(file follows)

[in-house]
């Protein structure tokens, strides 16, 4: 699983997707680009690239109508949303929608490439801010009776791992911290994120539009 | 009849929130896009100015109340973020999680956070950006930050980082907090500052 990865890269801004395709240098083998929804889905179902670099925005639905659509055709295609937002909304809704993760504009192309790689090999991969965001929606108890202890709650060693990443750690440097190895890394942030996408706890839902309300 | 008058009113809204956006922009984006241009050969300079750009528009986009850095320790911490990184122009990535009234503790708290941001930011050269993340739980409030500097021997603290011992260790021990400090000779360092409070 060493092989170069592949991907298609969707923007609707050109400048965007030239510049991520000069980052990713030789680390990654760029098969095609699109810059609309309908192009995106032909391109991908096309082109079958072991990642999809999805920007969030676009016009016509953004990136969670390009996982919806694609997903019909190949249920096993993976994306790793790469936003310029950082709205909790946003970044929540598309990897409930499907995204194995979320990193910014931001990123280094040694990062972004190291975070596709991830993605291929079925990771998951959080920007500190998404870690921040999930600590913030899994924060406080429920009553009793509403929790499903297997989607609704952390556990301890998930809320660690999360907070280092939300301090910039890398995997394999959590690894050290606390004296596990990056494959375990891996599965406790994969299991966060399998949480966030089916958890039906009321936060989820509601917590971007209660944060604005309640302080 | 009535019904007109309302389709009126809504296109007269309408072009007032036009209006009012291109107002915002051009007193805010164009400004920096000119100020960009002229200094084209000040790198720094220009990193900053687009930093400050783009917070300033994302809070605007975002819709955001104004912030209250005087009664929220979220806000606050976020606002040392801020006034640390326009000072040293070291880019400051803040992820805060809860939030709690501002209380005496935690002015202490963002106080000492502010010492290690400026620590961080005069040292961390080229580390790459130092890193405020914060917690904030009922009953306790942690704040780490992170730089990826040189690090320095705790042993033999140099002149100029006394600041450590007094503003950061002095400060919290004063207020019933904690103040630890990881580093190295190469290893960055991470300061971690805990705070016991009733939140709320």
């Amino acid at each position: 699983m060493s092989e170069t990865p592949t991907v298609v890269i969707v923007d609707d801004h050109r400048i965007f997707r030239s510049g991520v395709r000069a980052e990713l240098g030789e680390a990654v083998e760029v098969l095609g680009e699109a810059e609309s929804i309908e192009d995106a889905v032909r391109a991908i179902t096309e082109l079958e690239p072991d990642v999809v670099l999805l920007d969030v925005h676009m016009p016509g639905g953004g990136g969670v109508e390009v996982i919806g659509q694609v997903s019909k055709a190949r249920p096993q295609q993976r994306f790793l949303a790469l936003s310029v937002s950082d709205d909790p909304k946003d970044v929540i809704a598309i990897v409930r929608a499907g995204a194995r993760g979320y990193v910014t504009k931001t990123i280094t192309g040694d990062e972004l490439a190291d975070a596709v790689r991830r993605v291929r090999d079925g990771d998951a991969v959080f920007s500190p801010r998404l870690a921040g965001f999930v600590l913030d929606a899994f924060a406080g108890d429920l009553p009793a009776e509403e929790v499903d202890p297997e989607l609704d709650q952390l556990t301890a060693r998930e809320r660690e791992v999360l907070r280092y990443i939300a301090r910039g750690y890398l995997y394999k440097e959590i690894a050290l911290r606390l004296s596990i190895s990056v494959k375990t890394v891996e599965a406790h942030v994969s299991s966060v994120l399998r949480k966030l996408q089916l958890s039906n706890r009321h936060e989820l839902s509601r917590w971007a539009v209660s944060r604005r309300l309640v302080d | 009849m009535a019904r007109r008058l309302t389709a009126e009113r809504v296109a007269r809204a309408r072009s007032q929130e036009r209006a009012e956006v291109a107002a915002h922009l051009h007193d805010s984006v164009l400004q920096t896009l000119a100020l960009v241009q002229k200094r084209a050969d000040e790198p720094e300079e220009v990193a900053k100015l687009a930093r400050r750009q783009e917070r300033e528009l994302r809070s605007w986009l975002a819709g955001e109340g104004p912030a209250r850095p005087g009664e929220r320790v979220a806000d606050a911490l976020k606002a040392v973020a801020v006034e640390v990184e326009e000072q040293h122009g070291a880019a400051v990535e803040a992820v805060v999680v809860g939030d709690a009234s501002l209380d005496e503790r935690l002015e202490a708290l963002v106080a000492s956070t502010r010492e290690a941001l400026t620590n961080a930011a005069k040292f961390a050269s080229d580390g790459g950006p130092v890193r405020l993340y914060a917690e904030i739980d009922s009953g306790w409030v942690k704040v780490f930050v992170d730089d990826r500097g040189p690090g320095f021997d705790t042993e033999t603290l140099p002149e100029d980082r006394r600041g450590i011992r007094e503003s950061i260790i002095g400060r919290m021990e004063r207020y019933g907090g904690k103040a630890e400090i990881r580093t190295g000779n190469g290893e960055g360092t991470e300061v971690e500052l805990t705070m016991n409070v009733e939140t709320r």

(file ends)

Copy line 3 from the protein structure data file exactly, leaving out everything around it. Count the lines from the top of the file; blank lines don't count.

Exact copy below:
């Amino acid at each position: 699983m060493s092989e170069t990865p592949t991907v298609v890269i969707v923007d609707d801004h050109r400048i965007f997707r030239s510049g991520v395709r000069a980052e990713l240098g030789e680390a990654v083998e760029v098969l095609g680009e699109a810059e609309s929804i309908e192009d995106a889905v032909r391109a991908i179902t096309e082109l079958e690239p072991d990642v999809v670099l999805l920007d969030v925005h676009m016009p016509g639905g953004g990136g969670v109508e390009v996982i919806g659509q694609v997903s019909k055709a190949r249920p096993q295609q993976r994306f790793l949303a790469l936003s310029v937002s950082d709205d909790p909304k946003d970044v929540i809704a598309i990897v409930r929608a499907g995204a194995r993760g979320y990193v910014t504009k931001t990123i280094t192309g040694d990062e972004l490439a190291d975070a596709v790689r991830r993605v291929r090999d079925g990771d998951a991969v959080f920007s500190p801010r998404l870690a921040g965001f999930v600590l913030d929606a899994f924060a406080g108890d429920l009553p009793a009776e509403e929790v499903d202890p297997e989607l609704d709650q952390l556990t301890a060693r998930e809320r660690e791992v999360l907070r280092y990443i939300a301090r910039g750690y890398l995997y394999k440097e959590i690894a050290l911290r606390l004296s596990i190895s990056v494959k375990t890394v891996e599965a406790h942030v994969s299991s966060v994120l399998r949480k966030l996408q089916l958890s039906n706890r009321h936060e989820l839902s509601r917590w971007a539009v209660s944060r604005r309300l309640v302080d | 009849m009535a019904r007109r008058l309302t389709a009126e009113r809504v296109a007269r809204a309408r072009s007032q929130e036009r209006a009012e956006v291109a107002a915002h922009l051009h007193d805010s984006v164009l400004q920096t896009l000119a100020l960009v241009q002229k200094r084209a050969d000040e790198p720094e300079e220009v990193a900053k100015l687009a930093r400050r750009q783009e917070r300033e528009l994302r809070s605007w986009l975002a819709g955001e109340g104004p912030a209250r850095p005087g009664e929220r320790v979220a806000d606050a911490l976020k606002a040392v973020a801020v006034e640390v990184e326009e000072q040293h122009g070291a880019a400051v990535e803040a992820v805060v999680v809860g939030d709690a009234s501002l209380d005496e503790r935690l002015e202490a708290l963002v106080a000492s956070t502010r010492e290690a941001l400026t620590n961080a930011a005069k040292f961390a050269s080229d580390g790459g950006p130092v890193r405020l993340y914060a917690e904030i739980d009922s009953g306790w409030v942690k704040v780490f930050v992170d730089d990826r500097g040189p690090g320095f021997d705790t042993e033999t603290l140099p002149e100029d980082r006394r600041g450590i011992r007094e503003s950061i260790i002095g400060r919290m021990e004063r207020y019933g907090g904690k103040a630890e400090i990881r580093t190295g000779n190469g290893e960055g360092t991470e300061v971690e500052l805990t705070m016991n409070v009733e939140t709320r």